Wednesday, February 26, 2020

Americana: Gentle on My Mind

John Hartford was born in New York City. You might be forgiven for thinking otherwise after watching that video. He grew up in St. Louis, Missouri, though, and says his musical tastes where formed by listening to Earl Scruggs.

Through a series of connections that I won't bother making that brings up the thorny issue of origins. There is a whole lot that might be said but I think the important thing is this: neither Earl Scruggs nor John Hartford were folk musicians although both are folky.

For the record, I think folk is all fakesong. There is no such thing. Fake or not, tough, there are people who think they are folk. Not Hartford; there is something, well, something what? It's not authenticity. Everything about that performance is scripted, including the folksiness. It starts with the dialogue, as if they hadn't decided what song to do next.

Hartford wrote "Gentle on my mind" after seeing Dr. Zhivago. He said it wasn't anything particular about the movie. It just gave him a feeling and he wrote the song. He was asked about the song over and over again for the rest of his life and, God bless him, was always gracious about answering questions he must have heard a hundred times before. In one of those turns he said the movie gave him a "lonesome, traveling feeling".

That was a rather convenient thing for a man about to write a bluegrass song to have for lonesome feelings is something bluegrass is rather good at.

But there is something new too. Something you can hear in these lines,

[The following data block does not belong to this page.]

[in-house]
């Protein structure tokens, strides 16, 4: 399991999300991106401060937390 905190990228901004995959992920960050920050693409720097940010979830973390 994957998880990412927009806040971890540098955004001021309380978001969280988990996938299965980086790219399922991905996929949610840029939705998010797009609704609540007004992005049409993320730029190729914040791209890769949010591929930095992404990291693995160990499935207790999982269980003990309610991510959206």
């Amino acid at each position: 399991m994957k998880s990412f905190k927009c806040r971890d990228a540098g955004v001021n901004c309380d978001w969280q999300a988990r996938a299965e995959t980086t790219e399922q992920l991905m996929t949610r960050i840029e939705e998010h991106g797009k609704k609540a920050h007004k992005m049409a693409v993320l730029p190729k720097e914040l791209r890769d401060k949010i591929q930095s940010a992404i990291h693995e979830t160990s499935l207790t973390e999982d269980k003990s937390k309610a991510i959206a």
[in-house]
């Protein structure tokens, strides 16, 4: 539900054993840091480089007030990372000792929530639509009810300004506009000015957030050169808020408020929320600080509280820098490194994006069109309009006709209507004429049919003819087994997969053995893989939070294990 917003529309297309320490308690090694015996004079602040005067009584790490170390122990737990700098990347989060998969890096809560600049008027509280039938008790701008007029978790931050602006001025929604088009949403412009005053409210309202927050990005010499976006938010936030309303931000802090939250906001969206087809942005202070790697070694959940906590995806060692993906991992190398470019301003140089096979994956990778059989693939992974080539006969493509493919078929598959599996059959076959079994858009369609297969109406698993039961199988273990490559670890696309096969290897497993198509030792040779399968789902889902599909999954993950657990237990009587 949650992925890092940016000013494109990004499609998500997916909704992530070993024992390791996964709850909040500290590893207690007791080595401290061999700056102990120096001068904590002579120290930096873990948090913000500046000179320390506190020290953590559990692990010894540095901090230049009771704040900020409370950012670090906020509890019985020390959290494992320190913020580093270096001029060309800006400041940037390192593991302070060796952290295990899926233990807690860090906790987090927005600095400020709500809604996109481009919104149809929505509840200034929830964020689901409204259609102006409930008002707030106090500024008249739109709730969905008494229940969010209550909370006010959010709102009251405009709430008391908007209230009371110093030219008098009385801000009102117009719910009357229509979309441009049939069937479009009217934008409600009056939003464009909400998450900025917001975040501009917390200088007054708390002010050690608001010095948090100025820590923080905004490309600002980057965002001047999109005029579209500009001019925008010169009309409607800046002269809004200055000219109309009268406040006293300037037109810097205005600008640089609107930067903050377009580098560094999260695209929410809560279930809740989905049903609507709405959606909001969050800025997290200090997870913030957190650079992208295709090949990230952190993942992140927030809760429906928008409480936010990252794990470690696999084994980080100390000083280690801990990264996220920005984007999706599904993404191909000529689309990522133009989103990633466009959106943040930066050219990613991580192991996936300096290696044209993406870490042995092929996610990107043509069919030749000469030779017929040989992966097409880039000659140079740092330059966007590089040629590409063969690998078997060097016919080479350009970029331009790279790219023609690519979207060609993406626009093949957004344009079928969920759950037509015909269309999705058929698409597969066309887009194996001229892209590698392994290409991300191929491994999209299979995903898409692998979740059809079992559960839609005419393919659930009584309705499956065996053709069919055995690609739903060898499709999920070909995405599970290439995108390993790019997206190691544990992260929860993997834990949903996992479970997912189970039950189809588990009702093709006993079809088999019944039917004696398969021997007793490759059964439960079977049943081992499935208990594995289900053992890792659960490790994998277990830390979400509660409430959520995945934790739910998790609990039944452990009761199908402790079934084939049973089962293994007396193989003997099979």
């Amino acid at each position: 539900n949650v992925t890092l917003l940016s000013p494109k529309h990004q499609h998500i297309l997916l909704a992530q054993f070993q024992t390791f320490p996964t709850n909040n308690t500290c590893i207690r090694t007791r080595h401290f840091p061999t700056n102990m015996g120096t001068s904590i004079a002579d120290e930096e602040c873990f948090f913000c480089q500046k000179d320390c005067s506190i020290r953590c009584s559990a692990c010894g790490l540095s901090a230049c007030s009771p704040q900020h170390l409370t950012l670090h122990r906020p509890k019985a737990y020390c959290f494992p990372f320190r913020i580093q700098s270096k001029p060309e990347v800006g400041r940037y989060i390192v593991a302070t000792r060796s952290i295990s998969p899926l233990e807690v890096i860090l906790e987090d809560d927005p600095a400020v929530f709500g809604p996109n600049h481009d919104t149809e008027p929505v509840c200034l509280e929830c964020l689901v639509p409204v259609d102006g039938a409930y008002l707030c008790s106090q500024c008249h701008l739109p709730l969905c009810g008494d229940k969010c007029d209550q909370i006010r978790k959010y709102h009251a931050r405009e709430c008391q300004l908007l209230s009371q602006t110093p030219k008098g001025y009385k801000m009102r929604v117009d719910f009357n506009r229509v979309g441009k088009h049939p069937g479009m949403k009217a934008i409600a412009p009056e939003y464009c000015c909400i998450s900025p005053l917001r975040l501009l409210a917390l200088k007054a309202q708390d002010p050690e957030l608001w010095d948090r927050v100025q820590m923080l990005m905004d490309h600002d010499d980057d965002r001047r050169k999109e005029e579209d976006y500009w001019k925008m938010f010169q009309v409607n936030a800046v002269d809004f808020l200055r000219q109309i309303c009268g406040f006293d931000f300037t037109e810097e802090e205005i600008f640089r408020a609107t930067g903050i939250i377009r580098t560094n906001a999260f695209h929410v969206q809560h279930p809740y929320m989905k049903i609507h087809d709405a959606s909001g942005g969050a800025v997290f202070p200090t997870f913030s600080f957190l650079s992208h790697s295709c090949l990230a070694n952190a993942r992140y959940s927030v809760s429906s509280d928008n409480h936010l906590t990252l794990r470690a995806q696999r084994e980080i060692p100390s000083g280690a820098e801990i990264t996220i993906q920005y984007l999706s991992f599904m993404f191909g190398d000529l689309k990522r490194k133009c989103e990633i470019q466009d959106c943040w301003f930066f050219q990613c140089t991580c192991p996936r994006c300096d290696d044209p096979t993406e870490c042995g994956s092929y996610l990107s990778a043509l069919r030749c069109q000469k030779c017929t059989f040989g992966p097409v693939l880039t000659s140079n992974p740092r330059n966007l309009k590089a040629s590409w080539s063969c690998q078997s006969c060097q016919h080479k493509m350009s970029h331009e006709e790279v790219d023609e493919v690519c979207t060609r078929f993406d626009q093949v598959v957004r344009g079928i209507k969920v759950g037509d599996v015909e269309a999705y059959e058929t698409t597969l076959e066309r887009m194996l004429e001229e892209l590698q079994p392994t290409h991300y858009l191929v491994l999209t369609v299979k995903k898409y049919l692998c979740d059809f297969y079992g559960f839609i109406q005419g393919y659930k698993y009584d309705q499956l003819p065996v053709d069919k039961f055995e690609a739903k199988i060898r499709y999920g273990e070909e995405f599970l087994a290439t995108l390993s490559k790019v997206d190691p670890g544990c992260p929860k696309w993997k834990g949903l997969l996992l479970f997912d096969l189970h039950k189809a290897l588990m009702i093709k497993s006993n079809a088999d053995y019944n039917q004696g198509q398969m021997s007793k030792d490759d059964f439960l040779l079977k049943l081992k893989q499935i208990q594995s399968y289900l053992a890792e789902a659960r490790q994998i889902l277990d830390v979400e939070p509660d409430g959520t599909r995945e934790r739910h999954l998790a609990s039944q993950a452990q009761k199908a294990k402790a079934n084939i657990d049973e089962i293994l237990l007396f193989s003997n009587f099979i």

And it's knowing I'm not shackled
By forgotten words and bonds
And the ink stains that are dried upon some line
Whoever she  was, she gave him sex without marriage. Not just once but lots of it. But he's long gone now. And no matter how bluegrass "Gentle on my mind" is, Bill Monroe wouldn't have sung that.

The important thing about the song is that it's not a song about the woman. It's a male fantasy. Not a sex fantasy, although there is sex in it. There are a lot of songs like that. The thing that tells you it's fantasy is the line about the sleeping bag stashed behind your couch. What, she doesn't have a bed?

Funny thing about it, and my last thought for today, is that the song works better when women sing it. There is an interesting challenge when a woman sings a song written for a man or vice versa. The challenge is how much do you reverse? Consider these four lines:
Though the wheat fields and the clothes lines
And the junkyards and the highways come between us
And some other woman's cryin' to her mother
'Cause she turned and I was gone
The obvious thing to do is to change the last two lines to,
And some other man is cryin' to his mother
'Cause he turned and I was gone 
Krauss doesn't do that even though she fully assumes the narrator's role in the song. The temptation is to say it's morally more acceptable because it's no longer some guy bragging about all the women he's had along the road but I don't think that works. It's something else. The song is still a male fantasy that Krauss validates by assuring us she remembers us fondly even though ... . The important thing about the song is that it's about an experience, an American experience. And that is where Americana starts.

No comments:

Post a Comment